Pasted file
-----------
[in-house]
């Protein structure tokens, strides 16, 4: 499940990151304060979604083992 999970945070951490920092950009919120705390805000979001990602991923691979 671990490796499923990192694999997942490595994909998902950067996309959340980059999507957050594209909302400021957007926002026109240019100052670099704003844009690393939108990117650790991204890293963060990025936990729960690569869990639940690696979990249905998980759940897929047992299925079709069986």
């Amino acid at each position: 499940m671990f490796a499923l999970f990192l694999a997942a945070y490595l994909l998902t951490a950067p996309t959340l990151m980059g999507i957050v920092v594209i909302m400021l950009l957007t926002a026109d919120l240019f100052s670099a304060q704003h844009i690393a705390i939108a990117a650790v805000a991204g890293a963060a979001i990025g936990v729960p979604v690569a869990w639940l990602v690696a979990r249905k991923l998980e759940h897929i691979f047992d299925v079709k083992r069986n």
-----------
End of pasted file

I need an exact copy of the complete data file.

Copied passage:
[in-house]
């Protein structure tokens, strides 16, 4: 499940990151304060979604083992 999970945070951490920092950009919120705390805000979001990602991923691979 671990490796499923990192694999997942490595994909998902950067996309959340980059999507957050594209909302400021957007926002026109240019100052670099704003844009690393939108990117650790991204890293963060990025936990729960690569869990639940690696979990249905998980759940897929047992299925079709069986």
């Amino acid at each position: 499940m671990f490796a499923l999970f990192l694999a997942a945070y490595l994909l998902t951490a950067p996309t959340l990151m980059g999507i957050v920092v594209i909302m400021l950009l957007t926002a026109d919120l240019f100052s670099a304060q704003h844009i690393a705390i939108a990117a650790v805000a991204g890293a963060a979001i990025g936990v729960p979604v690569a869990w639940l990602v690696a979990r249905k991923l998980e759940h897929i691979f047992d299925v079709k083992r069986n």